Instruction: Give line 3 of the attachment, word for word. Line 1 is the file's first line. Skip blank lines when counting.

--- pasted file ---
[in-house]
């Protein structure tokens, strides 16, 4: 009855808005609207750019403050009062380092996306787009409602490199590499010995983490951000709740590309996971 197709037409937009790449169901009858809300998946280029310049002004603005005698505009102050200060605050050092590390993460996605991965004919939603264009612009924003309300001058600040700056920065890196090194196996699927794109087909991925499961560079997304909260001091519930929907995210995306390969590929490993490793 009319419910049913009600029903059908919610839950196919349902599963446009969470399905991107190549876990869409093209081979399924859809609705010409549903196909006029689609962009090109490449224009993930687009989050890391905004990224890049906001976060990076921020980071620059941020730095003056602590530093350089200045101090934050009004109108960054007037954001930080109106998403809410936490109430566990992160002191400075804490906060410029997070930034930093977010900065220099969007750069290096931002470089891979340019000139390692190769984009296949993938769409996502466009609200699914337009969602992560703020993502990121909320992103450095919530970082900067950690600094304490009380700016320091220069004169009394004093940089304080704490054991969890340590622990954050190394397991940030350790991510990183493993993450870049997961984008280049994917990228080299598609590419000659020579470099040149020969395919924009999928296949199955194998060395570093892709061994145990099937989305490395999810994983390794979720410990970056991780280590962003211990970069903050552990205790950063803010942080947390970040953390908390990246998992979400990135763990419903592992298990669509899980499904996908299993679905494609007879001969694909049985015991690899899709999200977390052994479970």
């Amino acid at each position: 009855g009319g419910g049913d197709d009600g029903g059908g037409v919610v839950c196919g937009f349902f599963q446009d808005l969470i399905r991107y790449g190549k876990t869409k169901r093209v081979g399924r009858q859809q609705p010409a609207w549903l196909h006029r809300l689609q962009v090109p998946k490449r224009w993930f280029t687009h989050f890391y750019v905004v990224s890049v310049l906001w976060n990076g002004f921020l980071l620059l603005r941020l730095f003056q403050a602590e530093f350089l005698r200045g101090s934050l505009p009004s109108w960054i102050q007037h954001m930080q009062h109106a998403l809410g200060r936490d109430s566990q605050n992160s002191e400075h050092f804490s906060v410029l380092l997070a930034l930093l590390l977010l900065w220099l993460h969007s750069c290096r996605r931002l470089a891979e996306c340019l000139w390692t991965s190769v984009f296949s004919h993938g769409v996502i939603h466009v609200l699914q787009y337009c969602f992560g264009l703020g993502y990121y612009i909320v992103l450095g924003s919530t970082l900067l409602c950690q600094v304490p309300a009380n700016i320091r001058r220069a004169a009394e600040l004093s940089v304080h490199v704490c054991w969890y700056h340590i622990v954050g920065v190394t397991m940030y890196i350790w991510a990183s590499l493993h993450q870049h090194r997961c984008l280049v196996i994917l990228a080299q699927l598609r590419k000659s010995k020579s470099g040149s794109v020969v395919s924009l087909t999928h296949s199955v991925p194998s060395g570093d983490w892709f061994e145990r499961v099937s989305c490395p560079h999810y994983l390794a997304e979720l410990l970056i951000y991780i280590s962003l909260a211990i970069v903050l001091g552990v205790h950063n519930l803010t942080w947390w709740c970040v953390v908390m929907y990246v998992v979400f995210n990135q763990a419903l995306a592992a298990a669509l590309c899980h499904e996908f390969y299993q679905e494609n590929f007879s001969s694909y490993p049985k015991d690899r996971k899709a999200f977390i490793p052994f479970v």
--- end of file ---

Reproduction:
């Amino acid at each position: 009855g009319g419910g049913d197709d009600g029903g059908g037409v919610v839950c196919g937009f349902f599963q446009d808005l969470i399905r991107y790449g190549k876990t869409k169901r093209v081979g399924r009858q859809q609705p010409a609207w549903l196909h006029r809300l689609q962009v090109p998946k490449r224009w993930f280029t687009h989050f890391y750019v905004v990224s890049v310049l906001w976060n990076g002004f921020l980071l620059l603005r941020l730095f003056q403050a602590e530093f350089l005698r200045g101090s934050l505009p009004s109108w960054i102050q007037h954001m930080q009062h109106a998403l809410g200060r936490d109430s566990q605050n992160s002191e400075h050092f804490s906060v410029l380092l997070a930034l930093l590390l977010l900065w220099l993460h969007s750069c290096r996605r931002l470089a891979e996306c340019l000139w390692t991965s190769v984009f296949s004919h993938g769409v996502i939603h466009v609200l699914q787009y337009c969602f992560g264009l703020g993502y990121y612009i909320v992103l450095g924003s919530t970082l900067l409602c950690q600094v304490p309300a009380n700016i320091r001058r220069a004169a009394e600040l004093s940089v304080h490199v704490c054991w969890y700056h340590i622990v954050g920065v190394t397991m940030y890196i350790w991510a990183s590499l493993h993450q870049h090194r997961c984008l280049v196996i994917l990228a080299q699927l598609r590419k000659s010995k020579s470099g040149s794109v020969v395919s924009l087909t999928h296949s199955v991925p194998s060395g570093d983490w892709f061994e145990r499961v099937s989305c490395p560079h999810y994983l390794a997304e979720l410990l970056i951000y991780i280590s962003l909260a211990i970069v903050l001091g552990v205790h950063n519930l803010t942080w947390w709740c970040v953390v908390m929907y990246v998992v979400f995210n990135q763990a419903l995306a592992a298990a669509l590309c899980h499904e996908f390969y299993q679905e494609n590929f007879s001969s694909y490993p049985k015991d690899r996971k899709a999200f977390i490793p052994f479970v």